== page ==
Period 1: Beginning of Man to 600 B.C.E.

  • Period 1: Technological and Environmental Transformations, to c. 600 B.C.E.

    Key Concept 1.1 - Big Geography and the Peopling of the Earth

    Summary: Big Geography is a term used to develop an understanding that history is not always local and that, over time, history tends to happen in larger geographical regions.  Early humans understood the concept of Big Geography much better than we do today.  They experienced their geography and climate on a daily basis, rather than hiding behind technology and modern housing.  As such, we see the development of humans vary across the globe in their diets, housing, art, religion, and social practices.

    I. Archeological evidence indicates that during the Paleolithic Era, hunting-foraging bands of humans gradually migrated from their origin in East Africa to Eurasia, Australia, and the Americas, adapting their technology and culture to new climate regions.

    A. Humans use fire in new ways.

    B. Development of tools.

    C. Hunter-Gatherer society. - An interactive timeline of the peopling of the world. - This site is dedicated to the evolution of mankind.


    Key Concept 1.2 - The Neolithic Revolution and Early Agricultural Societies

    Summary: As the last ice age began to give way to warmer climates we saw the development of agricultural techniques across the globe.  These agriculturalists will shape the landscapes in which they live and change the course of history forever.  There were, however, groups who remained true to their pastoral nomad ways and continued to thrive in various parts of the world.

    I. Beginning about 10,000 years ago, the Neolithic Revolution led to the development of new and more complex economic and social systems.

    A.  Agriculture emerged at different times in the Nile River and Sub-Saharan Africa, Mesopotamia, the Indus River Valley, the Huang He River, Mesoamerica, and the Andes.

    B. Pastoralism in Afro-Eurasia.

    C. Domestication of crops and animals.

    D. Agricultural communities work to modify environment to fit needs.

    E. Agriculture and pastoralism impact the environment.

    Catal Hoyuk is one of the oldest and best preserved Neolithic villages. - A comprehensive site dedicated to the Neolithic Revolution and its impact on the world.

    II. Agriculture and pastoralism began to transform human societies.

    A.  Agriculture and pastoralism led to more reliable and abundant food.

    B.  Surplus of food led to specialization of labor.

    C.  Technological innovations led to improvements in agricultural production, trade, and transportation.

    • Pottery
    • Plows
    • Woven Textiles
    • Metallurgy
    • Wheels

    D.  Elite groups accumulate wealth and create more hierarchal social structures and promote patriarchal social organizations.

    Key Concept 1.3 - The Development and Interactions of Early Agricultural, Pastoral, and Urban Societies

    Summary: From about 5,000 years ago, urban societies developed, laying the foundation for the first civilizations.  These civilizations produced agricultural surpluses, specialized labor, large cities, and complex institutions.  These complex institutions include political bureaucracies, armies, religious hierarchies, social classes, and long-distance trade.  Accumulation of wealth and resources contributed directly to conflict and the rise of new military and urban technology.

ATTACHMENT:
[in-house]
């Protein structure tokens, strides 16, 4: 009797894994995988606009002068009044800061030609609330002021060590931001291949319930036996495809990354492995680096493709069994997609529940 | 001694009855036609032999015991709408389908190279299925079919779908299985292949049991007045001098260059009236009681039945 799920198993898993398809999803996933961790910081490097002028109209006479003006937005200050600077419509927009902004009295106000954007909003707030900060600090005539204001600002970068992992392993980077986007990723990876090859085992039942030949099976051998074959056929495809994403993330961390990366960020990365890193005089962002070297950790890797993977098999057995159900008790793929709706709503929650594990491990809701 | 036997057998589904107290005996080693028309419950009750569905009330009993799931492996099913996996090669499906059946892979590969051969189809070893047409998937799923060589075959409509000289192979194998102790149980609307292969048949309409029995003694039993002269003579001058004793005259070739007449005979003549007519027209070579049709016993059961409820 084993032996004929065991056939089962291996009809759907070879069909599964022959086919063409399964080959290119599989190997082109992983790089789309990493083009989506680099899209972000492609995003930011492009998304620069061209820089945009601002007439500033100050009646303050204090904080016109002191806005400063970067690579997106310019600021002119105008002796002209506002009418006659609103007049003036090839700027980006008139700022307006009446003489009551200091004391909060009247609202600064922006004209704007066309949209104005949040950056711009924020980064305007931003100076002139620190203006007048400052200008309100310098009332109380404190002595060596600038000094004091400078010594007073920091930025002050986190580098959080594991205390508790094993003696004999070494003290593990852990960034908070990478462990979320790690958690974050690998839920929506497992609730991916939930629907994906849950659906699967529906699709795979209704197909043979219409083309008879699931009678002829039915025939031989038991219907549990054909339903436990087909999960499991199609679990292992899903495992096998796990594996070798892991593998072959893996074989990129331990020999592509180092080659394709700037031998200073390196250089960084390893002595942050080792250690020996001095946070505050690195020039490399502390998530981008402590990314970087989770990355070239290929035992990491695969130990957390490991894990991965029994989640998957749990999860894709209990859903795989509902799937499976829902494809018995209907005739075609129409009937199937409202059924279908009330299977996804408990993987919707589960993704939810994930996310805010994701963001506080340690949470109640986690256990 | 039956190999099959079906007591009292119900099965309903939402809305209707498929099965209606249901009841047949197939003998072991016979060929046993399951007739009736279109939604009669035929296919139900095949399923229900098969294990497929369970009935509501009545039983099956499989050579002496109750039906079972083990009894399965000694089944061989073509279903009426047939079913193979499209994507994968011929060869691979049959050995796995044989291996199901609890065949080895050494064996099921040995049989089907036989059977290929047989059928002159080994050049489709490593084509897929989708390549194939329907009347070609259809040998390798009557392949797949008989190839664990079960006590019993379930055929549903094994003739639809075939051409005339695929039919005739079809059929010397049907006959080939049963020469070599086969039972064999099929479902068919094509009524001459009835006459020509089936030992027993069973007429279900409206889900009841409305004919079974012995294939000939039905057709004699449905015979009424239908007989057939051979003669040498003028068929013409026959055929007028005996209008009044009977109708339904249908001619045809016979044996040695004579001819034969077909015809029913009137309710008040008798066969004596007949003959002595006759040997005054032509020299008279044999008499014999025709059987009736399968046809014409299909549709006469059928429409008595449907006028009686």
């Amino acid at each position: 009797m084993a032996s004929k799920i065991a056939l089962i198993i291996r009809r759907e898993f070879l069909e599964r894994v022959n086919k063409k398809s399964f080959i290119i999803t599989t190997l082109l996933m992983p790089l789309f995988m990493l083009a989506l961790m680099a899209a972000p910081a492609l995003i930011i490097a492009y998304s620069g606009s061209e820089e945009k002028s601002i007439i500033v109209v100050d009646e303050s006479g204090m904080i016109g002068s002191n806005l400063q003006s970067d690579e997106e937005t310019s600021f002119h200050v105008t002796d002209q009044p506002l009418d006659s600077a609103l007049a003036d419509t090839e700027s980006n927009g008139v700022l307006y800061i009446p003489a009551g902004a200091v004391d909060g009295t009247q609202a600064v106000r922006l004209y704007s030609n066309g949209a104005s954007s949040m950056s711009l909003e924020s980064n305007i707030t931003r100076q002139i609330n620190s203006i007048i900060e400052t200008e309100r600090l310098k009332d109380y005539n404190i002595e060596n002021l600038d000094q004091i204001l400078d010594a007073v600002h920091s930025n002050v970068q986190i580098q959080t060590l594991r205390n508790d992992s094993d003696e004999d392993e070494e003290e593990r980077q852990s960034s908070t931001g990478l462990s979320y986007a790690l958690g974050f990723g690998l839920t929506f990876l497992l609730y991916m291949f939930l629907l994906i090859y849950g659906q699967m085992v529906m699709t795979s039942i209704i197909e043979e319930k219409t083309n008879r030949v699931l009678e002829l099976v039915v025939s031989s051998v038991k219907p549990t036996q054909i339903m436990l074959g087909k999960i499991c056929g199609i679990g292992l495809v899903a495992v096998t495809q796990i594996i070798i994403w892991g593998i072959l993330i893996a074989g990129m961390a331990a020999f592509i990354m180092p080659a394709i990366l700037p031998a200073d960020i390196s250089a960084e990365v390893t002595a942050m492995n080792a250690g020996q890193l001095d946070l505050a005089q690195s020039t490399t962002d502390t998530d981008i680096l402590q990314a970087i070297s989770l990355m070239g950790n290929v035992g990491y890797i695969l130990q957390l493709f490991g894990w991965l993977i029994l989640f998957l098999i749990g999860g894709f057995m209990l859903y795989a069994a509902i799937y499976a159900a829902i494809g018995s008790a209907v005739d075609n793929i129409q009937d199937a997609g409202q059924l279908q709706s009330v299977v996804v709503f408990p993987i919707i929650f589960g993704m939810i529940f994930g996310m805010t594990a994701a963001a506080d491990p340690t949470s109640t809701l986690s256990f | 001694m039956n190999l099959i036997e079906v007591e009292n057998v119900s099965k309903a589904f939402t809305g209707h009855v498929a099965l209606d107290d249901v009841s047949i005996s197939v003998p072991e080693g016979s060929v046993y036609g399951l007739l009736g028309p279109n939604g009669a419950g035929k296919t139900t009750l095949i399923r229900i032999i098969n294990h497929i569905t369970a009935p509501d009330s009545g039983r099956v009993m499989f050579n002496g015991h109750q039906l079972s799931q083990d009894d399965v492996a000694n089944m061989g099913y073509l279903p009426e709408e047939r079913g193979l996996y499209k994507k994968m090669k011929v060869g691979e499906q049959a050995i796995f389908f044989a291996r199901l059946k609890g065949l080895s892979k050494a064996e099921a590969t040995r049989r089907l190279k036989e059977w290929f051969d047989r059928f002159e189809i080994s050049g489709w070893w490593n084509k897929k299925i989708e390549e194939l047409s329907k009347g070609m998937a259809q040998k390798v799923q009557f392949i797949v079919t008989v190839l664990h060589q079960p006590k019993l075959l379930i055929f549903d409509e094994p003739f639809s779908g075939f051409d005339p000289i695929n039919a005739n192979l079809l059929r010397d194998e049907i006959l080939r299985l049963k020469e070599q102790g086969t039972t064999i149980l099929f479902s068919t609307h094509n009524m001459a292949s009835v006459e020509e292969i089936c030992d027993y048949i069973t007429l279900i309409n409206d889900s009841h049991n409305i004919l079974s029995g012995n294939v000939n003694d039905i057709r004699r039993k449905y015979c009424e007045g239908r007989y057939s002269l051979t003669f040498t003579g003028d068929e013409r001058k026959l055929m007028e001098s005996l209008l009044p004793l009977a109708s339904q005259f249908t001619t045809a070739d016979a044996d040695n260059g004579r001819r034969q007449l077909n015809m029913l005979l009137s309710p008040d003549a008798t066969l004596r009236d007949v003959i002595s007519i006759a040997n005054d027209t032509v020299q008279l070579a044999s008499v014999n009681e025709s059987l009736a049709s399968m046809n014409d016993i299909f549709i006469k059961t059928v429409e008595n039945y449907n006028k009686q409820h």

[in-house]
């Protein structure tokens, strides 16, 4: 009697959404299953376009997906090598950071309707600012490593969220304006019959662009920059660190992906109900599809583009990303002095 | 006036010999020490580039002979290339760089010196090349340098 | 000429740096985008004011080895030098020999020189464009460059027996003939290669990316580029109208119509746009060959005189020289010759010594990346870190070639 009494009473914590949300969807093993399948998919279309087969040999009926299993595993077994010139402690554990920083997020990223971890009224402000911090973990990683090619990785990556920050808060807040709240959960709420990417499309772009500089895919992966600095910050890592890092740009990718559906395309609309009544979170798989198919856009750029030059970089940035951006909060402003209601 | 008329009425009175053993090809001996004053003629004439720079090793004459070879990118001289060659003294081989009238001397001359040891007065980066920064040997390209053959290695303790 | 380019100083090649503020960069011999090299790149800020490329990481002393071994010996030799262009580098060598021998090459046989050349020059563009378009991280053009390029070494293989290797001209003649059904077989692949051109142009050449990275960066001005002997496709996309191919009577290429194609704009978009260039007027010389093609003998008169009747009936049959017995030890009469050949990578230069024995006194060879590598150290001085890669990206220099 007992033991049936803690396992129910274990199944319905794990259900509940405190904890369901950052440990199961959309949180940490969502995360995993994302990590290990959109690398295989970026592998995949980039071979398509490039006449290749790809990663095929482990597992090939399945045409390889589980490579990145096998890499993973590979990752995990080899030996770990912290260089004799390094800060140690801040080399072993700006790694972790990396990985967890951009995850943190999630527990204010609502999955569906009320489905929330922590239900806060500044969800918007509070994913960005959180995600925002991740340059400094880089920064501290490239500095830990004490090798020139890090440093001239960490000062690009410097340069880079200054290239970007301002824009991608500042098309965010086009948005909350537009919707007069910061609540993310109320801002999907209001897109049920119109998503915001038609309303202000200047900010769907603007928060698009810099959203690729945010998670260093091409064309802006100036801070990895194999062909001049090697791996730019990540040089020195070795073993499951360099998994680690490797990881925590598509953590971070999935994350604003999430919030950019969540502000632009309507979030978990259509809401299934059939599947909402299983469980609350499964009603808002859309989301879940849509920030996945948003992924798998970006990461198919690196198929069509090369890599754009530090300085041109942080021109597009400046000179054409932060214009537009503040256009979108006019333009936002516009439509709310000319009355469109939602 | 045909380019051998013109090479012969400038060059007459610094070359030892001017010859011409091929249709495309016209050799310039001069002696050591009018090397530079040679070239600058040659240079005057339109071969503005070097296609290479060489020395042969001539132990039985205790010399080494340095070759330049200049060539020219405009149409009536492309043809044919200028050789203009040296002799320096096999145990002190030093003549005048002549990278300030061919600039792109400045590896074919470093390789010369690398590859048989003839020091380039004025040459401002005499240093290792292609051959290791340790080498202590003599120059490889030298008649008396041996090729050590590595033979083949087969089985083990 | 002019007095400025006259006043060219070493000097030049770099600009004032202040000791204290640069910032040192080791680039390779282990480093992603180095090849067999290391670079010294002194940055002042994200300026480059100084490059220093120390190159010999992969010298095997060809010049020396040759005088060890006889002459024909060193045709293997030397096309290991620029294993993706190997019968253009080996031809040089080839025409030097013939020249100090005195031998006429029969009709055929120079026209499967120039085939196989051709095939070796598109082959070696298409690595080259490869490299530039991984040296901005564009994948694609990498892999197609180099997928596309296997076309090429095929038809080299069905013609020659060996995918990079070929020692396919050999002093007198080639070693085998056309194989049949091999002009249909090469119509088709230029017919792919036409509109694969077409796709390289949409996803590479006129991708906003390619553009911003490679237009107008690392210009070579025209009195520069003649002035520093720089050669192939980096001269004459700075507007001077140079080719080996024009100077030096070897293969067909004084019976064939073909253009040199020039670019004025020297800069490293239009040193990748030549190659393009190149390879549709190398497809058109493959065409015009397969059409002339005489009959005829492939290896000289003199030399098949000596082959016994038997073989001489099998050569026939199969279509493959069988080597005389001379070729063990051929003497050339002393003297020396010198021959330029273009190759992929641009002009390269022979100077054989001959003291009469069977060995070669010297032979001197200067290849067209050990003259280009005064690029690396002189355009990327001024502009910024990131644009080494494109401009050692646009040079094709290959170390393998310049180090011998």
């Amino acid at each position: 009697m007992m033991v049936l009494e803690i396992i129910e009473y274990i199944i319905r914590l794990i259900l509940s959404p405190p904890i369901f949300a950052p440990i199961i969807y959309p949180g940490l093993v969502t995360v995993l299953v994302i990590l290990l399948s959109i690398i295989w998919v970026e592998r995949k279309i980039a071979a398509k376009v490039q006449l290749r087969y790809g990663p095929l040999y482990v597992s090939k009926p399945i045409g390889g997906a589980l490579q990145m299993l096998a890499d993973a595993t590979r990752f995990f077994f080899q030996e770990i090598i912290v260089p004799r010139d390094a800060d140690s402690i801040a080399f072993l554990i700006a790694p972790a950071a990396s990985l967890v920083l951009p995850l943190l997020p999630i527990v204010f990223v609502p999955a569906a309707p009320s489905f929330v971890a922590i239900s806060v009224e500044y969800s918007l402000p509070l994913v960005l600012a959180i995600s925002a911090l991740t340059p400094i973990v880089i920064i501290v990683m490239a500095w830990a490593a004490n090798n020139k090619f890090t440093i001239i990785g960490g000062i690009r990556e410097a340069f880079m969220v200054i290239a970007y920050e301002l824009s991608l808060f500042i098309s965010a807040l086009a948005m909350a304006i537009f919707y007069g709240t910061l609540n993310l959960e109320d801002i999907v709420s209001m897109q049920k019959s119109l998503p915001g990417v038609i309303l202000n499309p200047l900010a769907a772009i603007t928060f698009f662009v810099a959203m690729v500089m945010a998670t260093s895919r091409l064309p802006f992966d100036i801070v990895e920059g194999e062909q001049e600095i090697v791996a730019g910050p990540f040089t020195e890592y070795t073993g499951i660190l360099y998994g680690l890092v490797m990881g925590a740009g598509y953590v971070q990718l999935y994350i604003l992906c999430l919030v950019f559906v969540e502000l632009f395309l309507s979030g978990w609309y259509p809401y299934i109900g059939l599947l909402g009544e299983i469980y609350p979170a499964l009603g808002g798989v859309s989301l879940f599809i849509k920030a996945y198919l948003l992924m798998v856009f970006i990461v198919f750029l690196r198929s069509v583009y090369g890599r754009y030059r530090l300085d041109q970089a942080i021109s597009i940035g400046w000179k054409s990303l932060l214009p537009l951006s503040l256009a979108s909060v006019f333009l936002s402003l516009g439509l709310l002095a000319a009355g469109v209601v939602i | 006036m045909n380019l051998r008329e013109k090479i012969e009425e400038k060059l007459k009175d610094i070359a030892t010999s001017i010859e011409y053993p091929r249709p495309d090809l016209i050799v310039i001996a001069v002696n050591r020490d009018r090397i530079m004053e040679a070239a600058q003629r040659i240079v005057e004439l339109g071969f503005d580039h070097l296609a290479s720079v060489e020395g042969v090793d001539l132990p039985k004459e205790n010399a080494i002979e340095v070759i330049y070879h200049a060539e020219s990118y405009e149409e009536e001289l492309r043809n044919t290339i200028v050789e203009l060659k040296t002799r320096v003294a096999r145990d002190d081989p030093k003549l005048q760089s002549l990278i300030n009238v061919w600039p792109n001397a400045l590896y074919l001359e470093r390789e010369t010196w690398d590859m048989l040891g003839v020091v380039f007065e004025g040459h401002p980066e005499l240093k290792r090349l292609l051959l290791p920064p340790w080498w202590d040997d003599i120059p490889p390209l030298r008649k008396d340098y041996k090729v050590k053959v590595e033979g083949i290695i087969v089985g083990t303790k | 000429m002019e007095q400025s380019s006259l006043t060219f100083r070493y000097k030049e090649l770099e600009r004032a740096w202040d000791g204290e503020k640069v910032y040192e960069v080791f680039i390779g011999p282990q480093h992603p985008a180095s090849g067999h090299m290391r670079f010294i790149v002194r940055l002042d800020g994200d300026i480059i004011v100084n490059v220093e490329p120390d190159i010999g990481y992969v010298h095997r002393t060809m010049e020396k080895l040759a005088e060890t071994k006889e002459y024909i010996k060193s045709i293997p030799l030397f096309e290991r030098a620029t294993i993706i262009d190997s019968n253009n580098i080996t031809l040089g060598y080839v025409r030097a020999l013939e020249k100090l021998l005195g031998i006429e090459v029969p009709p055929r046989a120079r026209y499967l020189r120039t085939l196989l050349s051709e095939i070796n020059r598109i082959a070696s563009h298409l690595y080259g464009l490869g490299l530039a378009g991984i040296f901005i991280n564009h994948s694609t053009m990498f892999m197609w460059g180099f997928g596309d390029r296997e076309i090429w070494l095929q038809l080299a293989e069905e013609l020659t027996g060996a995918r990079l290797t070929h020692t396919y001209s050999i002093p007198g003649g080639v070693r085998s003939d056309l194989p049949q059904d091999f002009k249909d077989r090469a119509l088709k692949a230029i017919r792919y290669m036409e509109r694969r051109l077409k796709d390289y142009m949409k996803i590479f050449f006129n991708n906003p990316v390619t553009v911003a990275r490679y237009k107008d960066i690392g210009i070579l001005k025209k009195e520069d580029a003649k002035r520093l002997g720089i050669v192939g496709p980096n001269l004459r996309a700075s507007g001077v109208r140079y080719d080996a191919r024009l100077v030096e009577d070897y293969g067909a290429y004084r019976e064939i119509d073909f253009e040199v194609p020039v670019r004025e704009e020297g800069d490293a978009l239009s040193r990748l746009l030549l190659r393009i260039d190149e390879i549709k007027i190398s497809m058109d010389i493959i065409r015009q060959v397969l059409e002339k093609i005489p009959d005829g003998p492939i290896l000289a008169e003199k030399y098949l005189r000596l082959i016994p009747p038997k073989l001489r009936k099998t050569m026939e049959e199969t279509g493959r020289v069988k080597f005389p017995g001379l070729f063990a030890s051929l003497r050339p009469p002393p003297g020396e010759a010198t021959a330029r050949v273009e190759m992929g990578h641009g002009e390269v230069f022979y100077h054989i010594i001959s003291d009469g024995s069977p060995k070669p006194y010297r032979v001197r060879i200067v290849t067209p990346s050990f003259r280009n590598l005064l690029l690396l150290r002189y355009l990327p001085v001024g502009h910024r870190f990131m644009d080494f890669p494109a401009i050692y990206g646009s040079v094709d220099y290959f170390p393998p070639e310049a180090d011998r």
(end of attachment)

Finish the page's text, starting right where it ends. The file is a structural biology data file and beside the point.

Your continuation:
I.  Core and foundational civilizations developed in a variety of geographical and environmental settings where agriculture flourished.

    A.  Mesopotamia and the Tigris-Euphrates River Valleys

    B.  Egypt in the Nile River Valley

    C.  Mohenjo-Daro and Harappa in the Indus River Valley

    D.  Shang in the Yellow River or Huang He River Valley

    E.  Olmecs in Mesoamerica

    F.  Chavin in Andean South America

    II.  The first states emerged within core civilizations

    A.  States were ruled by divine leaders who utilized their power to mobilize labor and resources.

    B.  States competed for control of resources, which often led to military success.

    C.  Early examples of empire-building include Mesopotamia, Babylonia, and the Nile Valley.

    Empires of Mesopotamia

    D.  Pastoralists developed and disseminated new weapons and modes of transportation.

     Hittite military technology

    III.  Culture played a significant role in unifying states through laws, language, literature, religion, myths, and monumental art.

    A.  Early civilizations developed monumental architecture and urban planning.



    Urban Planning: Harappa

    B.  Elites, both political and religious, promoted arts and artisanship.

    Egyptian Art

    C.  Systems of record keeping arose differently in early civilizations




    D.  States developed legal codes.

    Hammurabi's Code of Laws

    E.  New religious beliefs developed in this period continue to have strong influences in later periods.

    The Vedic Religion

    Hebrew Monotheism


    F.  Trade expanded from local to regional and trans regional zones of trade.

    Egypt and Nubia

    Mesopotamia and the Indus Valley

    G.  Social and gender hierarchies intensified.

    H.  Literature was a reflection of culture.

    Epic of Gilgamesh

    Egyptian Book of the Dead

    Rig Veda